clock menu more-arrow no yes mobile

Filed under:

Amazon Posts Bigger Than Expected Loss in Q2

Big loss in the second quarter. But why?

Jason Del Rey has been a business journalist for 15 years and has covered Amazon, Walmart, and the e-commerce industry for the last decade. He was a senior correspondent at Vox.

Amazon reported a worse-than-expected loss in the second quarter, sending shares down more than five 10 percent in after-hours trading today.

The company, which launched its first smartphone, the Amazon Fire phone, a few weeks ago, posted a loss of 27 cents per share on revenue of $19.34 billion in the second quarter. Analysts had been expecting on average a loss of 15 cents per share on $19.34 billion in revenue.

Looking ahead, Amazon said it expected net sales to reach between $19.7 billion and $21.5 billion in the current quarter. Wall Street expected $20.83 billion in revenue. Amazon also expects an operating loss of $810 million to $410 million.
We’re looking to hear more details from the press and analyst conference calls on Amazon’s surprise in the second quarter.

Update 4:52 pm ET: On a call with reporters, Amazon CFO Tom Szkutak reiterated that the company is interested more in investing in opportunities such as the buildout of its Amazon Web Services data storage service than it is in turning a profit in the near term. Wall Street has mostly given Amazon the luxury of doing so in recent quarters.

“We have a long-term view,” Szkutak said. “We’re not trying to optimize for short term profits.”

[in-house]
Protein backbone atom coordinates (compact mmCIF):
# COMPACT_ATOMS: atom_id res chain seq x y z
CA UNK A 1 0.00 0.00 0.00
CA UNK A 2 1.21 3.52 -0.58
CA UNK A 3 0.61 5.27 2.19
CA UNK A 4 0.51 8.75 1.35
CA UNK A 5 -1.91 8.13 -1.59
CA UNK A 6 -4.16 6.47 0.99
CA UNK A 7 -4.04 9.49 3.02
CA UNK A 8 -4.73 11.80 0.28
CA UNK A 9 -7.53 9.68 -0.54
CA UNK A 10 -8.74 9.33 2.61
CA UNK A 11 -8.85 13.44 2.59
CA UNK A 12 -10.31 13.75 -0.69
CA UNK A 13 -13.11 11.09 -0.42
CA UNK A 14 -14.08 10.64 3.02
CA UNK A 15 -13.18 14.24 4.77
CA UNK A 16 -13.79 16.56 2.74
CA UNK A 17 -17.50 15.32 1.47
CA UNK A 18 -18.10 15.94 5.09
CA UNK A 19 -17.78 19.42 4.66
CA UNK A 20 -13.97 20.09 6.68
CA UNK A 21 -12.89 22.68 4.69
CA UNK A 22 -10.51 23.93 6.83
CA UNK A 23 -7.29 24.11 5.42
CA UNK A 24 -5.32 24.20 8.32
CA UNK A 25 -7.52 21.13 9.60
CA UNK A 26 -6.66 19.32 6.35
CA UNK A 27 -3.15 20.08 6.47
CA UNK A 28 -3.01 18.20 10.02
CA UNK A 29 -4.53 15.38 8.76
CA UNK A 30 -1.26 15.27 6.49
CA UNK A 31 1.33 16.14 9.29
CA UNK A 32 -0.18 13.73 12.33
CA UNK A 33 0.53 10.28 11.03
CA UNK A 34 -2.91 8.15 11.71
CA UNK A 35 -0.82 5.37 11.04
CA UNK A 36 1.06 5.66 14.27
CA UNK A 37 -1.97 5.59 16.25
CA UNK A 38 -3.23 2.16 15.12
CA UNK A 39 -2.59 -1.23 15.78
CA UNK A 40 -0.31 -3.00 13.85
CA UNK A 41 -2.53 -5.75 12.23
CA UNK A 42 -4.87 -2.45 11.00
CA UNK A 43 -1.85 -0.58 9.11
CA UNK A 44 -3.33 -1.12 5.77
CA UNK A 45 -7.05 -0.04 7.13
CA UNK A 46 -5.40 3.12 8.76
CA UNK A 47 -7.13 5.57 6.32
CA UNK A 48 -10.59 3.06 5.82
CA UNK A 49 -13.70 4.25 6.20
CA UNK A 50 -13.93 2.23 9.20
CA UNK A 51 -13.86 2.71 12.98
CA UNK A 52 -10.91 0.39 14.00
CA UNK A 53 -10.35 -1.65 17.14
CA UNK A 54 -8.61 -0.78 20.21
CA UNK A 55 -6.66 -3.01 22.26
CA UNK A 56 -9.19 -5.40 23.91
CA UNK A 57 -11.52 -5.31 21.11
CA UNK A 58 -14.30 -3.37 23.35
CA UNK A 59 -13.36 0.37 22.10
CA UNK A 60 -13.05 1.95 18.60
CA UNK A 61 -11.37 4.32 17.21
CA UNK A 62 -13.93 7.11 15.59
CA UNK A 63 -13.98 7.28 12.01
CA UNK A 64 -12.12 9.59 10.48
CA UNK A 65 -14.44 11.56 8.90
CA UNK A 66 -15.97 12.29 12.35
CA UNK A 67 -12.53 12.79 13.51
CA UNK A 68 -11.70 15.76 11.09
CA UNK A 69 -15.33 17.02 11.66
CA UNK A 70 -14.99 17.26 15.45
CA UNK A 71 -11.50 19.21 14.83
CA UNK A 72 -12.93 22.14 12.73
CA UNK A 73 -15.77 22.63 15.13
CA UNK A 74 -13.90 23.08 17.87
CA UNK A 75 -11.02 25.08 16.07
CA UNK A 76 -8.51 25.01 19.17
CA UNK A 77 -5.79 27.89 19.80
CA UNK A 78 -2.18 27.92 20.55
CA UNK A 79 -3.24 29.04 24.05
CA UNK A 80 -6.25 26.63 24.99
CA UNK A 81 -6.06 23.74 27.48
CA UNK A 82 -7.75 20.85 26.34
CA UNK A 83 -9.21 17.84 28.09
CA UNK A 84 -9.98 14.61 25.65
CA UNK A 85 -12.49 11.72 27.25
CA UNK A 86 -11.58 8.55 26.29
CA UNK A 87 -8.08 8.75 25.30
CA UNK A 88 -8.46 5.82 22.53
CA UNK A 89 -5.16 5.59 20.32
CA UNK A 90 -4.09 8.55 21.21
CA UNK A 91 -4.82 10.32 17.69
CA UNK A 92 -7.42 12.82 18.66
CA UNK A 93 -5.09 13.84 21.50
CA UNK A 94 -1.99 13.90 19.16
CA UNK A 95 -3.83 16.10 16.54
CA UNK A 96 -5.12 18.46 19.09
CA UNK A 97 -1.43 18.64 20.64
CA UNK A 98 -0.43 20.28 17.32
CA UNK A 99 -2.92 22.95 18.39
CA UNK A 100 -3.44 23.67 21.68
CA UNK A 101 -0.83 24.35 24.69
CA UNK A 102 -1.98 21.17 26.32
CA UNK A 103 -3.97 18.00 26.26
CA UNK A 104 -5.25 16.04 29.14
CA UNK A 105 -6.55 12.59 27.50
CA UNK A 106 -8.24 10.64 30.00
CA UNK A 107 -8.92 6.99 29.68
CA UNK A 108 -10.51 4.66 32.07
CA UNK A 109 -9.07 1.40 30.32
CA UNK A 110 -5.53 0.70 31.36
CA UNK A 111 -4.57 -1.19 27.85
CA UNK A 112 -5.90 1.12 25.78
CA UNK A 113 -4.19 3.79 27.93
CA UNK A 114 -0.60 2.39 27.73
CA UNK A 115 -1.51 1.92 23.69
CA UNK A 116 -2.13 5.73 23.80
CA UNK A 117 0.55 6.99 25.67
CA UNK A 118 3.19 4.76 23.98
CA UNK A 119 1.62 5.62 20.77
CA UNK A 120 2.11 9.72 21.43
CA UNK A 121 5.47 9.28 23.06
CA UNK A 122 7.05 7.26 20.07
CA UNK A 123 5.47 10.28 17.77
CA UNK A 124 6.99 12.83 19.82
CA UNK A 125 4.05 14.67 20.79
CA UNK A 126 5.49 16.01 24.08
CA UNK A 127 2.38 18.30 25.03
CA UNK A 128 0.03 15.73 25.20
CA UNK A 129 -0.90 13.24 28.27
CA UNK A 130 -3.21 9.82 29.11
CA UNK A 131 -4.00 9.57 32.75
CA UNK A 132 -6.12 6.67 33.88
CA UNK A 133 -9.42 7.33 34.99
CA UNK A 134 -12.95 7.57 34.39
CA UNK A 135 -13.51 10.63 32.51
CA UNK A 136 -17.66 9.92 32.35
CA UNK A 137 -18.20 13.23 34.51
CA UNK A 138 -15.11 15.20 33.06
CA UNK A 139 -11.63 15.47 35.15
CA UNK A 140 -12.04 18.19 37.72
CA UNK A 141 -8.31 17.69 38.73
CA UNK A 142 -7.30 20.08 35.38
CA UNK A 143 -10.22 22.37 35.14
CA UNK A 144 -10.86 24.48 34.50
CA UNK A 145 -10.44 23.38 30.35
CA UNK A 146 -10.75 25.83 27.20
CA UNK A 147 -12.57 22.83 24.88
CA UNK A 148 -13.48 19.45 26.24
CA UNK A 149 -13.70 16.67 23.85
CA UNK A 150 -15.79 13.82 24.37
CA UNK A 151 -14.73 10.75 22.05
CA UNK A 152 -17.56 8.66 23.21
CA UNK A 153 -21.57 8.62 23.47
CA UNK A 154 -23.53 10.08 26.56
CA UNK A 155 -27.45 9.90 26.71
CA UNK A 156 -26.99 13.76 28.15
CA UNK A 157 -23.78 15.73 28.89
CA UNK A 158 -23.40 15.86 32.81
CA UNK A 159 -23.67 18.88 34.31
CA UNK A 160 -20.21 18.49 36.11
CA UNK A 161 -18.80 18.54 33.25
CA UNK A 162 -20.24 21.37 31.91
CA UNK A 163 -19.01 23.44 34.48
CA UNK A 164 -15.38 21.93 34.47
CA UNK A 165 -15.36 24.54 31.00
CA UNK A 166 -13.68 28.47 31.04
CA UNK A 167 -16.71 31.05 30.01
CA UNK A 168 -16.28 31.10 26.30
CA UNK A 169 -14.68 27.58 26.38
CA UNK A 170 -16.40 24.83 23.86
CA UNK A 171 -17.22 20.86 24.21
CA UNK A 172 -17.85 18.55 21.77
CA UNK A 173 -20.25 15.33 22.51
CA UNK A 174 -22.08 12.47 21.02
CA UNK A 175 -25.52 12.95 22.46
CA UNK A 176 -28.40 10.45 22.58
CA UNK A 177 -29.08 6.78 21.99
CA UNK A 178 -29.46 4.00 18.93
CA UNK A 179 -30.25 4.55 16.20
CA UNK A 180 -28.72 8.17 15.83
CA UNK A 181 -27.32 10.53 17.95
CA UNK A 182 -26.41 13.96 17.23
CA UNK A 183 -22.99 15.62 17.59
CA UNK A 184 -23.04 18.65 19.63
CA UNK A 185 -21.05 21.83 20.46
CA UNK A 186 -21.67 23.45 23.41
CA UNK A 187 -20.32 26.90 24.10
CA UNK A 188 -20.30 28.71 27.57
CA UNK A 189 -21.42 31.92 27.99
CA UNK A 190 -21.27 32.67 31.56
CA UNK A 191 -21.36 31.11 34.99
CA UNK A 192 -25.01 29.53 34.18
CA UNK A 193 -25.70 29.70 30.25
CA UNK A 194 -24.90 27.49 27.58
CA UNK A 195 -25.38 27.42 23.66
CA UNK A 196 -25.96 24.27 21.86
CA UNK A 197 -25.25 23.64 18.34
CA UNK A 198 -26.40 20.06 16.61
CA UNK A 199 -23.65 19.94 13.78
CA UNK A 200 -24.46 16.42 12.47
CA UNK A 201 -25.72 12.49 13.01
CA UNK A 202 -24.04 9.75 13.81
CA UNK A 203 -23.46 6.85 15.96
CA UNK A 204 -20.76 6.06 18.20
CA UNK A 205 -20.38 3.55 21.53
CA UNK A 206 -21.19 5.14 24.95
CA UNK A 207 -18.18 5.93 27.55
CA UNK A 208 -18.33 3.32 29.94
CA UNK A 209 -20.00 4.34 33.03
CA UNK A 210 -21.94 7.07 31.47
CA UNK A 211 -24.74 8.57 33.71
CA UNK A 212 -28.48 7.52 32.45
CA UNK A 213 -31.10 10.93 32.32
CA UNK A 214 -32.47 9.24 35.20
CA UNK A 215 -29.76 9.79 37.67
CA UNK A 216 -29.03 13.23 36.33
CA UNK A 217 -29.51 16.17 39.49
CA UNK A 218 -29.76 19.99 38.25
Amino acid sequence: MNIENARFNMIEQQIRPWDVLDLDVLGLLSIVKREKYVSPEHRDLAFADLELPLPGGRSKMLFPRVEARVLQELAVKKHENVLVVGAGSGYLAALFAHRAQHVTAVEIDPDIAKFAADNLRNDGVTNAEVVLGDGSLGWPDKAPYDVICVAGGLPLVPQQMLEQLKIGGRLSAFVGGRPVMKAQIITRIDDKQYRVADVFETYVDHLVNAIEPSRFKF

On the topic of AWS, Szkutak said revenue growth was hampered somewhat by the price cuts Amazon has been handing out across the service to grab more market share. Still, Szkutak said Amazon was “extremely pleased” by usage growth of around 90 percent among its AWS customers.

Amazon doesn’t break out results for AWS; it is included in the “Other” revenue line item, which also includes advertising revenue. Revenue growth in the “Other” category decelerated from 60 percent in the first quarter to 38 percent in the second quarter.

Other big areas of investment highlighted on a call with analysts: opening more fulfillment centers; hiring in AWS; and a “significant” bump in spending on Amazon’s video business. The company said it will spend more than $100 million in the third quarter alone on its original programming in its video business.

This article originally appeared on

Sign up for the newsletter Sign up for Vox Recommends

Get curated picks of the best Vox journalism to read, watch, and listen to every week, from our editors.